Fuel and solvent pollution can ruin the wholesomeness of a water source and compromise tanks and treatment systems downstream. It’s critical to segregate all fuel and solvents as it is extremely difficult to remove and often requires complete renewal of all parts of a water system including the source.
Deciding on the most appropriate type of treatment for your supply is best left to an expert. At minimum, some form of disinfection, eg Ultraviolet (UV), will be needed to kill any bacteria in the water.
If there are particles in the water, at least one filtration stage will be needed to remove dissolved metals, and treatment may be needed too.
Following high rainfall, many supplies are coloured with organic matter washing into the water source. These compounds can reduce the effectiveness of ultra-violet disinfection systems and may need to be removed using special filters.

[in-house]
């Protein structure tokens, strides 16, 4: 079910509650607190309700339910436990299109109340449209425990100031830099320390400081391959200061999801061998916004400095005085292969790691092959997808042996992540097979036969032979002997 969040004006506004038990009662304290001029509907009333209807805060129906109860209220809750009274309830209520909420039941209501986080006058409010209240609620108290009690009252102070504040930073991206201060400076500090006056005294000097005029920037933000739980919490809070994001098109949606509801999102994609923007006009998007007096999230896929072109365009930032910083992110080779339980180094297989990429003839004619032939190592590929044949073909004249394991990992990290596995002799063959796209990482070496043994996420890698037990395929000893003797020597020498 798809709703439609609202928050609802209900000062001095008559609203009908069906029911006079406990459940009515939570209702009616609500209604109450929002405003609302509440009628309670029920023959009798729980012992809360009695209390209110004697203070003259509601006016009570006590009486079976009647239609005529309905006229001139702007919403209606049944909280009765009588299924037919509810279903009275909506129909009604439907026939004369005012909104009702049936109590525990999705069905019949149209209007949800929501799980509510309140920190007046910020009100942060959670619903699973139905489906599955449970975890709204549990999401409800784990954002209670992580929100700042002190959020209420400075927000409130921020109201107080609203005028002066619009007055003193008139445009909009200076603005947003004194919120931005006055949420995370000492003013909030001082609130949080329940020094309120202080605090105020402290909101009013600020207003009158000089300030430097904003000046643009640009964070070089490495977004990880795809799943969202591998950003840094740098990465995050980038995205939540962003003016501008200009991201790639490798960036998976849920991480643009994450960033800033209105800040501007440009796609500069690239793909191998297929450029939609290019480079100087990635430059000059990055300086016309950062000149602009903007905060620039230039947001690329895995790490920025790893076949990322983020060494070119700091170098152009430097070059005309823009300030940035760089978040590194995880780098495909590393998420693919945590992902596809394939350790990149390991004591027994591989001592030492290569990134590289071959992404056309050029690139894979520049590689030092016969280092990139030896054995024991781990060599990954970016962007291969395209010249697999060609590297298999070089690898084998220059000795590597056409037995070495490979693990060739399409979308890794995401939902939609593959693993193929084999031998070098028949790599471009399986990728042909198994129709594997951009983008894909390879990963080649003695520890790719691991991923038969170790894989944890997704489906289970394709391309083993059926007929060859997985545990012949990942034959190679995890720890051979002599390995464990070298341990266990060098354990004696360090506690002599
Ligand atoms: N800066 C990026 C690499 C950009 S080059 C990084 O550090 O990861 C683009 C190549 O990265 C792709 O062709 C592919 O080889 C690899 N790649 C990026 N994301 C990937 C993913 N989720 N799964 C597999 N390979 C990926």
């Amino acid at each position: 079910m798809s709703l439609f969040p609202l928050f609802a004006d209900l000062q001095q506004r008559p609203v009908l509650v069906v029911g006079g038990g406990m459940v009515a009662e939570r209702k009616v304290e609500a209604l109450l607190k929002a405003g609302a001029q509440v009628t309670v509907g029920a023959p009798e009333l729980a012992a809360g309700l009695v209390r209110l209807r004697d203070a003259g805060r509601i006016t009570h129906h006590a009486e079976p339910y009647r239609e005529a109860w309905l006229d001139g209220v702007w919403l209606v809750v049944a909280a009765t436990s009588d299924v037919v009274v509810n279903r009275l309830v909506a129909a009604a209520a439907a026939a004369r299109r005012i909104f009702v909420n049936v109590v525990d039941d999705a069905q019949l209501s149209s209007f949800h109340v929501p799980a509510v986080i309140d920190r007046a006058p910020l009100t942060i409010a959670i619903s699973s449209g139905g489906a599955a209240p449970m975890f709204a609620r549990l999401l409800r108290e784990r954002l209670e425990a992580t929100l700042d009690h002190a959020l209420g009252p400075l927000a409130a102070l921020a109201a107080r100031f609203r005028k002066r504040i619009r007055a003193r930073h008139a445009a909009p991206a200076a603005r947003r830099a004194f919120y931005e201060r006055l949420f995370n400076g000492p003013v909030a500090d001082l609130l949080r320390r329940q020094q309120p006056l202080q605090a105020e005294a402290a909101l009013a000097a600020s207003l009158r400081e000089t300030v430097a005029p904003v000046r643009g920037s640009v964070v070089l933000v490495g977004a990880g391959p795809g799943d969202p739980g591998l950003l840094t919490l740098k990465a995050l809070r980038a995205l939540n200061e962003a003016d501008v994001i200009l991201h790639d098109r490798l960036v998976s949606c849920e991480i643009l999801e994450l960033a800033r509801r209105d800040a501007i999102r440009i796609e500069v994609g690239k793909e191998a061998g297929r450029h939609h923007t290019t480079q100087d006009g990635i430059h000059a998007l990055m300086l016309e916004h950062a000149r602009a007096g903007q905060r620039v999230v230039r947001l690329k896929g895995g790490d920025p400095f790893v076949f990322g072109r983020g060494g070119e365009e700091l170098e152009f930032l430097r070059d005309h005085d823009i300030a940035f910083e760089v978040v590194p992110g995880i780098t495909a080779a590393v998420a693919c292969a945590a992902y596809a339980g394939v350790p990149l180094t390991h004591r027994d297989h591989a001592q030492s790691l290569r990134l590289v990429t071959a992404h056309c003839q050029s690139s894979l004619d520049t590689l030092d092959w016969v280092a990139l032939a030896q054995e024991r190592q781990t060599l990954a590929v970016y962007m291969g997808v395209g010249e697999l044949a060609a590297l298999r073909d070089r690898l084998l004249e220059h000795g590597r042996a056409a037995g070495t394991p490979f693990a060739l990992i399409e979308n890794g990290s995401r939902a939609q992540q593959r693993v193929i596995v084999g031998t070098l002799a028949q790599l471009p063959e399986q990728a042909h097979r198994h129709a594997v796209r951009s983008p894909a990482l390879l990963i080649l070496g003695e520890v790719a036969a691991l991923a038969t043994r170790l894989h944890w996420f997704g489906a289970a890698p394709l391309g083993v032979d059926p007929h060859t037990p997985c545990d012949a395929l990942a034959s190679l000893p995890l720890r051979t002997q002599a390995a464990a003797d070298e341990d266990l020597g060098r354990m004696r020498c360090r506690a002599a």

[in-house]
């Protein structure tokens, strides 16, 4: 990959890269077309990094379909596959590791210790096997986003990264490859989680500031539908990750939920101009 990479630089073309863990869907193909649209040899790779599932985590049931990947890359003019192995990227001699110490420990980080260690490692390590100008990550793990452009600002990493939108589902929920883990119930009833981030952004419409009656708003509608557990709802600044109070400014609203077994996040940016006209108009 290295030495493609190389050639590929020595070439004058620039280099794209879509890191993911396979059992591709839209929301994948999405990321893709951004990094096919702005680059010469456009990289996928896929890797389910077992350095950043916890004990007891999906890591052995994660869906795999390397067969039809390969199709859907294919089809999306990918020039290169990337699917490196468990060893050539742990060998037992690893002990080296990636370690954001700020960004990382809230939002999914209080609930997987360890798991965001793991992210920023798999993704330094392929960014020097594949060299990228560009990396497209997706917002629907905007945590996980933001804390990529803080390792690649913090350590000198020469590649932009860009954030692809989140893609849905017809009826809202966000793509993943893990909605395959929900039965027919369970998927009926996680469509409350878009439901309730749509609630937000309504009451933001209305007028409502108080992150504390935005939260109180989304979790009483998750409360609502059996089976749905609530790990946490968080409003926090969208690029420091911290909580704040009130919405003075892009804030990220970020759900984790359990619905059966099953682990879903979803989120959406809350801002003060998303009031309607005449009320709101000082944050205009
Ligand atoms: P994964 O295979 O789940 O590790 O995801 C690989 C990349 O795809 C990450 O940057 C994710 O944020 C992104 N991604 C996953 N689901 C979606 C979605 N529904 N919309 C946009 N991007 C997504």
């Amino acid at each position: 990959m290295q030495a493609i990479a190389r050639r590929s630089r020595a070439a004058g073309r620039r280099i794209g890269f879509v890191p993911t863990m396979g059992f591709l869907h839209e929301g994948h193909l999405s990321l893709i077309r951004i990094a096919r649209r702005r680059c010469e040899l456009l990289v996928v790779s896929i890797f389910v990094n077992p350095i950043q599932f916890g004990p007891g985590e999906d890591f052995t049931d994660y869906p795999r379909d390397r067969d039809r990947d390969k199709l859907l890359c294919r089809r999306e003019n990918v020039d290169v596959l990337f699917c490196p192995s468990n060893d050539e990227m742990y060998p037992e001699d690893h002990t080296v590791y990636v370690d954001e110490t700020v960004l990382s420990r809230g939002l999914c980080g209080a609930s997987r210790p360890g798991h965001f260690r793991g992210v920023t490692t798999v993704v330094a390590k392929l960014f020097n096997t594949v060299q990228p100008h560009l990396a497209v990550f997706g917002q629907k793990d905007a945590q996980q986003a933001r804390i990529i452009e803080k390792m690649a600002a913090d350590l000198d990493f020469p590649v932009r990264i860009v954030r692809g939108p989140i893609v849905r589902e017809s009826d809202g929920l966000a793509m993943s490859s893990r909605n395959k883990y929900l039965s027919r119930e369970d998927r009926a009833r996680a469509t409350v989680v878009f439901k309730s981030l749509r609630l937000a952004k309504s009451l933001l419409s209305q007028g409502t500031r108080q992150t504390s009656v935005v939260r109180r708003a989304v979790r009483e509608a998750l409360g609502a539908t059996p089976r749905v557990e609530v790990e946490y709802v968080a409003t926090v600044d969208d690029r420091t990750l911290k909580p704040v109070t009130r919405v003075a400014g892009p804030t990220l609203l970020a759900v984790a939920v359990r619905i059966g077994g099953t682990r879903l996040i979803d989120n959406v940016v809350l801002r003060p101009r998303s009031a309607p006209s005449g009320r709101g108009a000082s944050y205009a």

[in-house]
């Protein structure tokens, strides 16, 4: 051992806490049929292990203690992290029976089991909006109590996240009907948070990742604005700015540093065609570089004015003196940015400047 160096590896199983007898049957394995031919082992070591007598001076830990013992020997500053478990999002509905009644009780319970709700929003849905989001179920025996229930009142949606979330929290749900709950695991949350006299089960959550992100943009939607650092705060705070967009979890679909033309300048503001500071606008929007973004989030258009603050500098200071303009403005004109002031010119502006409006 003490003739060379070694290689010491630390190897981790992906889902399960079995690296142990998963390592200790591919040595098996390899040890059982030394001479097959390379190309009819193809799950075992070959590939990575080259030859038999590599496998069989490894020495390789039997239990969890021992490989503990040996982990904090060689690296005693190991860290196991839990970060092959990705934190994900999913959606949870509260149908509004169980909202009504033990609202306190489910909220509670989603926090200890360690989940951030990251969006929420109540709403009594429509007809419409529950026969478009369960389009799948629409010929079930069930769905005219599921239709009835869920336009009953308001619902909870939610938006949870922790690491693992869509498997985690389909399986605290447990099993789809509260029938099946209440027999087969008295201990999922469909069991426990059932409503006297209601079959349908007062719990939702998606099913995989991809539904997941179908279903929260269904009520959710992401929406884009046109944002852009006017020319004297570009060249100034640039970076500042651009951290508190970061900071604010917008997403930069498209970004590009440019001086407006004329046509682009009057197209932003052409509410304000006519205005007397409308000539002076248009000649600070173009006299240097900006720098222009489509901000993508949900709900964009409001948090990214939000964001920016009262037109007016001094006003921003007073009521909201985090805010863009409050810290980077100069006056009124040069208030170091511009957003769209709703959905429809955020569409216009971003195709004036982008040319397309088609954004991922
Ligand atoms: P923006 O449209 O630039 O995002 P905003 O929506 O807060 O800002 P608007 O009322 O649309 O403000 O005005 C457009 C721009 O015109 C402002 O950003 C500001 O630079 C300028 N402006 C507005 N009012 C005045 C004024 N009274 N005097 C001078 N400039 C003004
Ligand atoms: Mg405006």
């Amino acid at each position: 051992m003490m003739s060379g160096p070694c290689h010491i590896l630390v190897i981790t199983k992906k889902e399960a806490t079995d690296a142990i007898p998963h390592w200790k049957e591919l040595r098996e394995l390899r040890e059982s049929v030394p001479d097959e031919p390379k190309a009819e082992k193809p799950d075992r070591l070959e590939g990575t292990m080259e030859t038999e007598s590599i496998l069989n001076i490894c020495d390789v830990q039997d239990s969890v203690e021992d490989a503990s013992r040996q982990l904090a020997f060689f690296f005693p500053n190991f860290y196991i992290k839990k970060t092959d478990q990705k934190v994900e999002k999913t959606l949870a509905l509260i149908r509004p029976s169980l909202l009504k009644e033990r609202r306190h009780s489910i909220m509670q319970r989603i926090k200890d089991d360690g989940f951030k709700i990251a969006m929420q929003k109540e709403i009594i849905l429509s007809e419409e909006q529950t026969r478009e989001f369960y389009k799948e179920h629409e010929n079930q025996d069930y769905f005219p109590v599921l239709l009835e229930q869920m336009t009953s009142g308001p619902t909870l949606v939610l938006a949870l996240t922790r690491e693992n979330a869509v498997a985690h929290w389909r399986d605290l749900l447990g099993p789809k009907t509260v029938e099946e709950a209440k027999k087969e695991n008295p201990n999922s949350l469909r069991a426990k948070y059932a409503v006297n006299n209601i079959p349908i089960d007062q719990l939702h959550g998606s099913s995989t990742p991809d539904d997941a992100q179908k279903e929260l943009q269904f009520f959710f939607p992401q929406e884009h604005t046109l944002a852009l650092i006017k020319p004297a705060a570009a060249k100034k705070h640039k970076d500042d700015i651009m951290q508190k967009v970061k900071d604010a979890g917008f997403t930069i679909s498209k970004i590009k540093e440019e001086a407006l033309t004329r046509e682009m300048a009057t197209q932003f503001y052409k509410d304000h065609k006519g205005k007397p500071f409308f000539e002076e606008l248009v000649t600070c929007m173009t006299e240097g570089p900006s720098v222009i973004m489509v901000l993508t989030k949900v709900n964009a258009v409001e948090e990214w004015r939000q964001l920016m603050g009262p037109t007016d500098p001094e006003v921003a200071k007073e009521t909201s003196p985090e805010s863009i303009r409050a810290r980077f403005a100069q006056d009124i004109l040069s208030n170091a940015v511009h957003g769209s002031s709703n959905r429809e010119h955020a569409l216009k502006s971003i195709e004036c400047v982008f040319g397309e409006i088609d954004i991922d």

Most water sources in South Lakeland are naturally soft (this means they have a low concentration of natural dissolved minerals such as Calcium and Magnesium) and can be quite acidic (below 6.5 pH). Low pH waters can corrode metal pipework and presents a potential health risk from metals leaching into the supply. Filters containing alkaline media are commonly used to correct this.
Maintaining your treatment system
Any treatment installed will need to be maintained, so it will be an ongoing expense.
It’s important to regularly:
- check the treatment system is performing correctly
- carry out regular maintenance
- record routine maintenance tasks and faults
If you can't do this yourself, it may be worth taking out a service contract with a reputable supplier who can keep your treatment system working to specification.
If you share your private supply with other properties, it is often more affordable to install a central treatment facility.